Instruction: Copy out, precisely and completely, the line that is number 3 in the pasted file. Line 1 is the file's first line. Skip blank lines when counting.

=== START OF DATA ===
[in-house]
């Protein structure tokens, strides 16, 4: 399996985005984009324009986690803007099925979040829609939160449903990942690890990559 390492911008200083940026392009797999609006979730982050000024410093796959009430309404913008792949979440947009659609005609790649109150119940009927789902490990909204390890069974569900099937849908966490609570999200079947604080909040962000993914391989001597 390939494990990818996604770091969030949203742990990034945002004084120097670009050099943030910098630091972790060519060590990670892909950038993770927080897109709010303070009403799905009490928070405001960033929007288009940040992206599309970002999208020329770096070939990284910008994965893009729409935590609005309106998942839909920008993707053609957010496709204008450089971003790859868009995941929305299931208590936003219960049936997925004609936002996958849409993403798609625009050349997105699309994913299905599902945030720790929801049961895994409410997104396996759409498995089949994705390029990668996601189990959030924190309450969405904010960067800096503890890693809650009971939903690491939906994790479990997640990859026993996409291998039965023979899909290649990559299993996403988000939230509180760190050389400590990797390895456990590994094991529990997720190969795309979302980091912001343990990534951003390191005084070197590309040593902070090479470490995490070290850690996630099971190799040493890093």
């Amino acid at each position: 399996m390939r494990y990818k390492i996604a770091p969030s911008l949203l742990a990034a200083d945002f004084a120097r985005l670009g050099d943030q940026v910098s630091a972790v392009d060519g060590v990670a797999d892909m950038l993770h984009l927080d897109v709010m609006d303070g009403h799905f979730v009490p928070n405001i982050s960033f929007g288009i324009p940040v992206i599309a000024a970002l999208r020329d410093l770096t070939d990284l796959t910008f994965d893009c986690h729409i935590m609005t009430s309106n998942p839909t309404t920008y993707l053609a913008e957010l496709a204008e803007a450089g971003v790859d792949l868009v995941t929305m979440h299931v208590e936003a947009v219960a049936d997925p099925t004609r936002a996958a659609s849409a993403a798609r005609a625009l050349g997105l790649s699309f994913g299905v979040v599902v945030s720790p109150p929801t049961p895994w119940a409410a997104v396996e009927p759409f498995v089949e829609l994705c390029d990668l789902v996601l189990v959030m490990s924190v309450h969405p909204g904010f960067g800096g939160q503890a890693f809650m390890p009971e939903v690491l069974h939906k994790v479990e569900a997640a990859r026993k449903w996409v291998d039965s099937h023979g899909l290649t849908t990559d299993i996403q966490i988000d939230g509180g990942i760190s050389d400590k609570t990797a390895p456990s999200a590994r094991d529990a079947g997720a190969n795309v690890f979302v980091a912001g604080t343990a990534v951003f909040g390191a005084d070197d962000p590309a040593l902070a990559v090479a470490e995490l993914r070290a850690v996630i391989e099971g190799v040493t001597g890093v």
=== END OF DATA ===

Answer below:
């Amino acid at each position: 399996m390939r494990y990818k390492i996604a770091p969030s911008l949203l742990a990034a200083d945002f004084a120097r985005l670009g050099d943030q940026v910098s630091a972790v392009d060519g060590v990670a797999d892909m950038l993770h984009l927080d897109v709010m609006d303070g009403h799905f979730v009490p928070n405001i982050s960033f929007g288009i324009p940040v992206i599309a000024a970002l999208r020329d410093l770096t070939d990284l796959t910008f994965d893009c986690h729409i935590m609005t009430s309106n998942p839909t309404t920008y993707l053609a913008e957010l496709a204008e803007a450089g971003v790859d792949l868009v995941t929305m979440h299931v208590e936003a947009v219960a049936d997925p099925t004609r936002a996958a659609s849409a993403a798609r005609a625009l050349g997105l790649s699309f994913g299905v979040v599902v945030s720790p109150p929801t049961p895994w119940a409410a997104v396996e009927p759409f498995v089949e829609l994705c390029d990668l789902v996601l189990v959030m490990s924190v309450h969405p909204g904010f960067g800096g939160q503890a890693f809650m390890p009971e939903v690491l069974h939906k994790v479990e569900a997640a990859r026993k449903w996409v291998d039965s099937h023979g899909l290649t849908t990559d299993i996403q966490i988000d939230g509180g990942i760190s050389d400590k609570t990797a390895p456990s999200a590994r094991d529990a079947g997720a190969n795309v690890f979302v980091a912001g604080t343990a990534v951003f909040g390191a005084d070197d962000p590309a040593l902070a990559v090479a470490e995490l993914r070290a850690v996630i391989e099971g190799v040493t001597g890093v």